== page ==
Updated: Nov 13, 2020
Many people suffer silently when it comes to talking about problems “down there.” However, the reality is that patients come to my office who have dealt with the debilitating consequences of pelvic floor dysfunction (including pelvic pain, incontinence, and painful sex), and because of stigma or embarrassment, I am often the first person they have been able to talk with openly about these issues. Given the importance of this issue and the fact that, unfortunately, it is not openly discussed in public without fear of judgment, I am devoting the next couple Wellness Wednesday articles to discussing the daily impacts of pelvic floor dysfunction, how pelvic floor dysfunction develops, and helpful, noninvasive treatment options.
Pelvic floor dysfunction can manifest in many different ways in terms of our body’s structure and function. There are different “root causes” or “doors” that one may walk through in order to arrive at a place where the pelvic floor is not functioning properly. These doors include low-back pain or spinal injury, bowel issues such as constipation and IBS, mental stress and anxiety, and poor core muscle strength.
As a result, many health issues arise, including painful sex, pelvic pain, and urinary incontinence in women. In fact, the prevalence of urinary incontinence in women increases with age (particularly after menopause), with 3.5% of women between the ages of 20 and 29 reporting having issues with that number increasing to 22% for women between 50 and 59 and 38% forwomen over 80. The risk of incontinence also increases for women living with obesity, comorbidities, or a history of hysterectomy. In addition, many women during and after pregnancy report symptoms of leaking, only to be told by their OBGYN’s that such is normal, that they should take medication, or even more shockingly, that they might need highly invasive surgery.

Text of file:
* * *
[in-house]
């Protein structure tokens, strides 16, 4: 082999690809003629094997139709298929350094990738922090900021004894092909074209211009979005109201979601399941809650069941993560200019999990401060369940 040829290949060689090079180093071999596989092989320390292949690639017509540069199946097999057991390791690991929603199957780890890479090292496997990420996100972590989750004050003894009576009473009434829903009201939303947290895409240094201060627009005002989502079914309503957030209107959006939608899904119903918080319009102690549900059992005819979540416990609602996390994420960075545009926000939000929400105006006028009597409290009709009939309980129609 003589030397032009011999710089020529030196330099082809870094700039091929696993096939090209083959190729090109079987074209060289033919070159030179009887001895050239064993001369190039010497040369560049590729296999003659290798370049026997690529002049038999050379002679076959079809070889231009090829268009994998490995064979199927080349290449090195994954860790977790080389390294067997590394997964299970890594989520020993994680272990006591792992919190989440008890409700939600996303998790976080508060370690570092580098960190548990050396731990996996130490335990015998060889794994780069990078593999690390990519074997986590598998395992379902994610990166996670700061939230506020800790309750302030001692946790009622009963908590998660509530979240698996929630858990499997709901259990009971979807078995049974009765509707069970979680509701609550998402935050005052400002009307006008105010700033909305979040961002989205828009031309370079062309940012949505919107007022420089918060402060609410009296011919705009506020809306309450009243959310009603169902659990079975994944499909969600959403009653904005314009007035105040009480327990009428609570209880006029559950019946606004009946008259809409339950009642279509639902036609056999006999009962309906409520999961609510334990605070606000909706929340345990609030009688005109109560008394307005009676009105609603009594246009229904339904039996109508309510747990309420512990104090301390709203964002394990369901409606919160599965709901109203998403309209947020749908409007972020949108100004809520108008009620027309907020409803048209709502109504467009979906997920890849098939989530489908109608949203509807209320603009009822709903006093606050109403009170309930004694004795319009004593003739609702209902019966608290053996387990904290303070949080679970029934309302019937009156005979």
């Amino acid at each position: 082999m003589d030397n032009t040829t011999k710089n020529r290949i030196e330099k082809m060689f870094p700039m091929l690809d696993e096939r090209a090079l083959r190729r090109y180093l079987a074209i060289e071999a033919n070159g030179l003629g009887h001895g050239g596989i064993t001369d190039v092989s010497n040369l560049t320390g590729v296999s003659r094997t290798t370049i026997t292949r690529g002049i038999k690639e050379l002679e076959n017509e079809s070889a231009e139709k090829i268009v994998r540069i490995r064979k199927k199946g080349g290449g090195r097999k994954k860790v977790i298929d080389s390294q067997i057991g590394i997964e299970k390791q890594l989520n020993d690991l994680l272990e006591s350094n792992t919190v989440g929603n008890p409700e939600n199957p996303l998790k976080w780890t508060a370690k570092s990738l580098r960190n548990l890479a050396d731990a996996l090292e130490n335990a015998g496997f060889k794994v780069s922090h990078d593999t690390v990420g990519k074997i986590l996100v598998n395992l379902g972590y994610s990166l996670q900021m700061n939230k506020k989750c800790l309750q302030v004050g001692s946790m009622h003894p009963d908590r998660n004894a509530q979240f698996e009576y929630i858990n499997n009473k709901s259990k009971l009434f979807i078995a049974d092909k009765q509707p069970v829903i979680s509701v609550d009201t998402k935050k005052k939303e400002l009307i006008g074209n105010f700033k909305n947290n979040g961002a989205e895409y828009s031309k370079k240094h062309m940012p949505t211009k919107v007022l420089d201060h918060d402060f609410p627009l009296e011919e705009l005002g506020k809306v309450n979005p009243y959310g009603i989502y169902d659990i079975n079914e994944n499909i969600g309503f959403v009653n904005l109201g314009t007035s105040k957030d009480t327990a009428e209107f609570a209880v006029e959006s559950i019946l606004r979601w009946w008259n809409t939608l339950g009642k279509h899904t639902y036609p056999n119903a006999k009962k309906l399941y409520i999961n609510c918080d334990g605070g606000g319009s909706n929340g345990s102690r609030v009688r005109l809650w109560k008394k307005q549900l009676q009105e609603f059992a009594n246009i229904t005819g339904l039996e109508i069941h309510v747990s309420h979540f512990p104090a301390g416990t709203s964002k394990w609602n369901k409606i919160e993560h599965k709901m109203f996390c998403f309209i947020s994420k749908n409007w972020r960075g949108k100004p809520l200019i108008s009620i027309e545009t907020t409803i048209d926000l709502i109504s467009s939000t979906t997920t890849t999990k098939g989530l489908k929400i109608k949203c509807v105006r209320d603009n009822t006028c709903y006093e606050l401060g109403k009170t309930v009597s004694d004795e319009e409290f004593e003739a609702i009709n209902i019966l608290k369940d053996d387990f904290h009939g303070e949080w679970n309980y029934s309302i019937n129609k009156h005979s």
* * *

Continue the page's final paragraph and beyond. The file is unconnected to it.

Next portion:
Women are not the only ones suffering. Men have pelvic floors as well, and when facing dysfunction, experience a range of symptoms including painful sex, erectile dysfunction, painful urination, and pelvic pain. In addition, one of the leading pelvic floor issues in men is inflammation of the prostate, or prostatitis, which impacts between 10-15% of men in the US.
While these symptoms can be severe the good news is that there are plenty of treatments for pelvic floor dysfunction that do not involve taking drugs or undergoing surgery! In addition, there are a variety of preventative techniques you can implement into your daily life to avoid the development of these issues over time. Stay tuned for next week’s article where we discuss many of these treatment modalities, especially as they relate to treating symptoms of painful sex.
In addition, Dr. Kelly is proudly presenting today at the New Orleans Chapter of the Academy of Integrative Health and Medicine on Pelvic Floor Dysfunction! Stay tuned for more updates regarding this event!